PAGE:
We talk about time and money in very similar ways. We choose how we spend our time, we look for ways to save ourselves time, and we invest time in things like our relationships.
If someone gave you $8760 in cash right now, it’s likely you’d spend a little bit of time thinking about how to spend it, right?
But do you spend much time thinking about how you’re going use the 8760 hours you’re given every year?
You can afford to spend your time on anything, but not everything, so it’s essential to choose wisely. This is one of the challenges Derek Sivers considers in Hell Yeah or No: What’s Worth Doing. According to Sivers, a “present-focus” is necessary to enjoy life. However, “too much present-focus can prevent the deeper happiness of achievement”.
Enter delayed gratification: The act of resisting an immediate reward (for example, spending time and money on an immediate happiness boost) with the hope that the long-term reward (for example, buying a first home) will be better. Though it can be difficult, getting comfortable with delayed gratification is a particularly important skill for working towards big goals, and it can have powerful results over a lifetime.
Much like too much present-focus, however, an overcorrection towards delayed gratification can negatively affect our happiness in the meantime.
Let’s take saving up to purchase a first home as an example. If someone is starting from scratch, this goal could take quite a few years to achieve and require serious attention on how much they’re saving each month. Reaching this goal is likely to fill them with a sense of accomplishment and add to their happiness levels. The problem is if, in the single-minded pursuit of their goal, they focus solely on making and saving money, saying yes to extra work and no to spending time with friends for years, they might find they miss a huge amount of life in the process.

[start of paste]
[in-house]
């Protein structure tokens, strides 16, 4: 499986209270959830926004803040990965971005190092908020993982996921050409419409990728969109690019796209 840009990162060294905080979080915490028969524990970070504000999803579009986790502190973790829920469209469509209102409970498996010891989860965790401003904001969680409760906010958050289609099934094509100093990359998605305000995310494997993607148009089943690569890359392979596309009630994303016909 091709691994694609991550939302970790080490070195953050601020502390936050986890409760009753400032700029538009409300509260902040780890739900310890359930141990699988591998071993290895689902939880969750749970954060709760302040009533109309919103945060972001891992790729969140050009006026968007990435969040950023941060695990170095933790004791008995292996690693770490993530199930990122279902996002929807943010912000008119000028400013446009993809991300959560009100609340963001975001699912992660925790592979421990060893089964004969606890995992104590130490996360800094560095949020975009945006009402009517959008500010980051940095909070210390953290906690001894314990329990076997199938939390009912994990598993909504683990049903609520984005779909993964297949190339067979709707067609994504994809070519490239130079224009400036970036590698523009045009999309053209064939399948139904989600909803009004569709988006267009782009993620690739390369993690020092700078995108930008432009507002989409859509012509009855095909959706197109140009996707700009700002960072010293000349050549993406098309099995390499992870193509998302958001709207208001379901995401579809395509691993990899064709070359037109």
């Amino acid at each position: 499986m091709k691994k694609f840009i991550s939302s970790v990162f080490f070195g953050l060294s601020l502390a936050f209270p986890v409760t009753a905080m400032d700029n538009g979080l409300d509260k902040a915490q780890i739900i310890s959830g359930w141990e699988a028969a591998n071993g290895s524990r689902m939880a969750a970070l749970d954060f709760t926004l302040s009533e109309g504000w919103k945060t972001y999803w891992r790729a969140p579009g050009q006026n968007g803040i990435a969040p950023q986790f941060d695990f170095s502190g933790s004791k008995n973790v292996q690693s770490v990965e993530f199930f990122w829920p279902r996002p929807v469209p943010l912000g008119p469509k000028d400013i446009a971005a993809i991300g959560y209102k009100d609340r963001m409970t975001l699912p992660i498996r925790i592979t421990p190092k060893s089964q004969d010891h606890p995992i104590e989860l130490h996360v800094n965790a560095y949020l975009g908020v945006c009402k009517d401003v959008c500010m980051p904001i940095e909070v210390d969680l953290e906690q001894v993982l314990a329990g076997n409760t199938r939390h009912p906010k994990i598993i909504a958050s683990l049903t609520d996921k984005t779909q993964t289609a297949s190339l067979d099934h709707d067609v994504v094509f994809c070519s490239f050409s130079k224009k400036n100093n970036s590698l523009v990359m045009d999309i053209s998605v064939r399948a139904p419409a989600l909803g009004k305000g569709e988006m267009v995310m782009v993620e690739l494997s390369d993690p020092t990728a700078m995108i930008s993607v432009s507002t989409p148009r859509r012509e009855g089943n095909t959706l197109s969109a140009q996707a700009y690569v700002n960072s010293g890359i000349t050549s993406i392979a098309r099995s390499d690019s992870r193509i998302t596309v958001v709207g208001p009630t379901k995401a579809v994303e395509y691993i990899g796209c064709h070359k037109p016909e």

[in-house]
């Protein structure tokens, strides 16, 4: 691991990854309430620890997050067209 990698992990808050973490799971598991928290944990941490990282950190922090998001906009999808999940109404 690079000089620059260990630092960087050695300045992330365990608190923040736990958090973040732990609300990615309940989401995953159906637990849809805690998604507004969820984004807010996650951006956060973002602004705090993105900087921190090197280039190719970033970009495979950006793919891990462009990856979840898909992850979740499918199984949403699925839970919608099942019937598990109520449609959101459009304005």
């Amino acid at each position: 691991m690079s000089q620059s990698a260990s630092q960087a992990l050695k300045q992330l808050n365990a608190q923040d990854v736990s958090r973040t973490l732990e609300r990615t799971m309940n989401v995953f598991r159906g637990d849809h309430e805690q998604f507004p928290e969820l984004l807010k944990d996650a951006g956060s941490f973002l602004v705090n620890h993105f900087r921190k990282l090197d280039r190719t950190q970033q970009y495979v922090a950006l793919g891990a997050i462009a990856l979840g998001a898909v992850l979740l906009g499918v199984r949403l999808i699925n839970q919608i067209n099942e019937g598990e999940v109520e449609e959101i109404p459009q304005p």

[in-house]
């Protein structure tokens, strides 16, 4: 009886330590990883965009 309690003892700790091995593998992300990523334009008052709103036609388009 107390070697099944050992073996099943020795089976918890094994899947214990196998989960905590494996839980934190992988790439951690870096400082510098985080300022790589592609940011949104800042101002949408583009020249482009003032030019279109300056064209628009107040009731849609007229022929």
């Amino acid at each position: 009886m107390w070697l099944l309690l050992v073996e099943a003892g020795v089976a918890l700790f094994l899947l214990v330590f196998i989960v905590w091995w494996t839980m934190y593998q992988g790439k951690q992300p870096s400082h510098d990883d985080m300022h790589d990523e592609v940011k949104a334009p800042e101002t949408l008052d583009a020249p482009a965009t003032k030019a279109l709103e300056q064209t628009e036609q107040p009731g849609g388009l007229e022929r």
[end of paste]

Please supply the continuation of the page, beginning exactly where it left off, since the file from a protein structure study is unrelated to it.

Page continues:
We get a lot of happiness from working towards long-term goals, but sometimes it stops us from being happy right now.
So, what’s the solution? How do you work towards your big goals while remaining present and enjoying life?
Finding lower-cost ways to engage in meaningful relationships, pushing your goals back by a year or two for important experiences in the shorter term, and checking in on your goals (and actions) regularly to make sure they’re not making you miserable are just a few ideas to work on that balance.
You could also look at your life as being made up of seasons. The idea is that in one period of time, you can mainly focus on reaching a specific goal, spending your time accordingly. Then you might step back and use your time in a more balanced way in a subsequent season. It’s also worth noting that there are certain times in life when it is more opportune for you to do particular things than other times.
For example, hiking the Pacific Crest Trail in the USA might be something you have the time and energy to do in your 20s but not in your 50s. Conversely, a cruise in Antarctica might be something you leave until you have the financial resources in your 60s.
Think about all those life experiences you have on your bucket list and consider if you can prioritize them into different life stages to get more strategic about the way you allocate your time and resources. Life is full of uncertainty, and there’s always the possibility that it’ll be a lot longer or shorter than expected. Organizing the life experiences you want to have according to different parts of life is one strategy to manage your competing priorities and finite resources.